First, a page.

Deposition of PPX-F is performed using a deposition system consisting of a quartz reactor that is heated by an IR heater to provide a temperature of about 580° C. The quartz reactor has a volume of 40 cm3 and a porous quartz insert to provide an internal surface area of about 300 cm2. The precursor is heated in a sample holder at 65° C. and is transported to the reactor via a needle valve under a system vacuum of about 12 mTorrs. The reacted precursors or reactive intermediates are transported to a 200 mm wafer that is kept at −40° C. using an E-chuck. The resulting film is annealed at about 400° C. for 30 minutes under nitrogen atmosphere. The Debye-Scherrer pattern from X-ray diffraction of the film shows a major diffraction peak, 2 theta at 20.5 degrees.
 Transport Polymerization of (Br—CF2—C6H4—CF2—Br)
 Deposition of PPX-F is performed using a deposition system consisting of a quartz reactor that is heated by an IR heater to provide a temperature of about 580° C. The quartz reactor has a volume of 40 cm3 and porous quartz insert to provide an internal surface area of about 300 cm2. The precursor is heated in a sample holder at 65° C. and is transported to the reactor via a needle valve under a system vacuum of about 12 mTorrs. The reacted precursors or reactive intermediates are transported to a 200 mm wafer that is kept at −40° C. using an E-chuck. The resulting film is annealed at about 400° C. for 30 minutes under nitrogen atmosphere. A 200 Å of Ta is deposited over the film and the sample is heated to 350° C. for 30 minutes under vacuum. The resulting sample shows no breakage of Ta or underlying dielectric film. Results from Rutherford Back Scattering (“RBS”) analysis show no Ta diffused into PPX-F, nor organic mater inside Ta.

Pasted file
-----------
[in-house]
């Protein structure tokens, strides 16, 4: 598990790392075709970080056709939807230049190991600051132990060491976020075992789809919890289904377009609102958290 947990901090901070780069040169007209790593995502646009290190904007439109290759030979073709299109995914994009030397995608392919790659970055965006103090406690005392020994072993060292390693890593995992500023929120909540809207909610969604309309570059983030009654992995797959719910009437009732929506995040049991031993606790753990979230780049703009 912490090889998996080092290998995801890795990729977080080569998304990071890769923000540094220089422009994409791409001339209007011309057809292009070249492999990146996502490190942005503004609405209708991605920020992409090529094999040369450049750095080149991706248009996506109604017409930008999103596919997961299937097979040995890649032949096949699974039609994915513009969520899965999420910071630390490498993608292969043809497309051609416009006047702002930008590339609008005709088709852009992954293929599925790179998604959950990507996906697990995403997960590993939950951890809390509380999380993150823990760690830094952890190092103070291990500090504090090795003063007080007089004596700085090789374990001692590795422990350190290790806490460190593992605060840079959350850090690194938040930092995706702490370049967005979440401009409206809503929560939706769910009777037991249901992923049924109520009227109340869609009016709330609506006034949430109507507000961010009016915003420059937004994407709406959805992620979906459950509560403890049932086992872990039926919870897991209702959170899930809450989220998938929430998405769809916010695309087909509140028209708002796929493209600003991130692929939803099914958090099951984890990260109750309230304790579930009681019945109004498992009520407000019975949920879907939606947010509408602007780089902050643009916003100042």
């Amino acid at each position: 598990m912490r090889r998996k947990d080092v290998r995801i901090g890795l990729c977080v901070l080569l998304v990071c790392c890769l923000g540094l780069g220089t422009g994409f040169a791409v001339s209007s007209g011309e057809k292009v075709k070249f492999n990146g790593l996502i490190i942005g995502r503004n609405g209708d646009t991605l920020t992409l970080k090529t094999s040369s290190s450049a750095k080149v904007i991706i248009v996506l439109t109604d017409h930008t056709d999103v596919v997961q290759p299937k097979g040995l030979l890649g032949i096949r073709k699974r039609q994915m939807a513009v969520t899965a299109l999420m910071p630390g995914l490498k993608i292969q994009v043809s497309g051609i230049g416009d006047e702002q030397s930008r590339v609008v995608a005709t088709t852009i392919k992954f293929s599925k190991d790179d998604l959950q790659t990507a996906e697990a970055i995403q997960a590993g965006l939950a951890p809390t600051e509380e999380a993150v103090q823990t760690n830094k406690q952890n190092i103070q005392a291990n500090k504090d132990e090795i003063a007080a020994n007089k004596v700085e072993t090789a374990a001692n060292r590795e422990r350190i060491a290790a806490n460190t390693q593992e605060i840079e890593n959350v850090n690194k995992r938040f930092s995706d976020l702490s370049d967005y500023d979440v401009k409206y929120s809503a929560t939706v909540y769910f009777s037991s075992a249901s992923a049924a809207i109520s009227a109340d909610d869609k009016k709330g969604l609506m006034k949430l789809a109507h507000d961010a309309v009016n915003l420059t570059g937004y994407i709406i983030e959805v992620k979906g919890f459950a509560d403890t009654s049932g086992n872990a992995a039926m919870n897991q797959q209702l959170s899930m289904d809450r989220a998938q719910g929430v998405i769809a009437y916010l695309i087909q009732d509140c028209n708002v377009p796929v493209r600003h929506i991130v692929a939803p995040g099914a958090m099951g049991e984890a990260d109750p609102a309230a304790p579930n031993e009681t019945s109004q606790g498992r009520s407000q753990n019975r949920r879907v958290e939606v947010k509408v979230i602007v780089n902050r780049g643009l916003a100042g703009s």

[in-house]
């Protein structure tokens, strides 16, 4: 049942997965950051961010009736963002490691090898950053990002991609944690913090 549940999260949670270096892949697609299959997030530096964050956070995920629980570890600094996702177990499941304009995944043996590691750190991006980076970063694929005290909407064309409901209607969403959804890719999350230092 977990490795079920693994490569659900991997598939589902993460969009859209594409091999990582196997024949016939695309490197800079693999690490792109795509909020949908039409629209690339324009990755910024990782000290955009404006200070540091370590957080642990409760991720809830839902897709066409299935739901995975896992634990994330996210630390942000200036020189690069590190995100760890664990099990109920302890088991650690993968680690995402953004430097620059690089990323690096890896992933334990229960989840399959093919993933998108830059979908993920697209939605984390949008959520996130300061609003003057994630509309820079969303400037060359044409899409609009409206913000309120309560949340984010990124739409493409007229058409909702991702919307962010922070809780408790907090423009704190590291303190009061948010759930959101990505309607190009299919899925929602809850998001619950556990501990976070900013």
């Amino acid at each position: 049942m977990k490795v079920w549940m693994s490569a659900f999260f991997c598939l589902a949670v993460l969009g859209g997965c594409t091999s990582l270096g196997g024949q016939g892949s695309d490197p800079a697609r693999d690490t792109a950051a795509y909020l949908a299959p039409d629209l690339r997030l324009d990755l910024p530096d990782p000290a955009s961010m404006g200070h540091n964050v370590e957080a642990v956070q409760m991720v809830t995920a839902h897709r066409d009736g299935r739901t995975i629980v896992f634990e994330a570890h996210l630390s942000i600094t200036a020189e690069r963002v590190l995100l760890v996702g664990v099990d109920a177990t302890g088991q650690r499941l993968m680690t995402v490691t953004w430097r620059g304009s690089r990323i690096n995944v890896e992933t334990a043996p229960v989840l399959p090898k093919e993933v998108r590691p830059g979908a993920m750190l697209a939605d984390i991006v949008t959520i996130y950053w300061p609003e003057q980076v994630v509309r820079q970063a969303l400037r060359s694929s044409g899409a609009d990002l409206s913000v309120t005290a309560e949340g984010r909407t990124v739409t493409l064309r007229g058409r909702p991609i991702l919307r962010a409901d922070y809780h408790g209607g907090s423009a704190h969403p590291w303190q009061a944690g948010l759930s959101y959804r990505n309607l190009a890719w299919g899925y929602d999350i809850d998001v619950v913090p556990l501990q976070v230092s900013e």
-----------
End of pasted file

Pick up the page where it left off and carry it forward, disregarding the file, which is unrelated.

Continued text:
Transport Polymerization of (Br—CF2—C6H4I and (CF3—CF (—O—)—CF2))
 Deposition of PPX-F is performed using a deposition system consisting of a quartz reactor that is heated by an IR heater to provide a temperature of about 580° C. The quartz reactor has a volume of 40 cm3 and porous quartz insert to provide an internal surface area of about 300 cm2. The molar ratio is equal to one. The reacted precursors or reactive intermediates are transported to a 200 mm wafer that is kept at −35° C. using an E-chuck. The XPS of the resulting film is similar to that PPX-F. The film thickness reduces about 1.0 to 1.6% after annealed at about 400° C. for one hour under nitrogen atmosphere.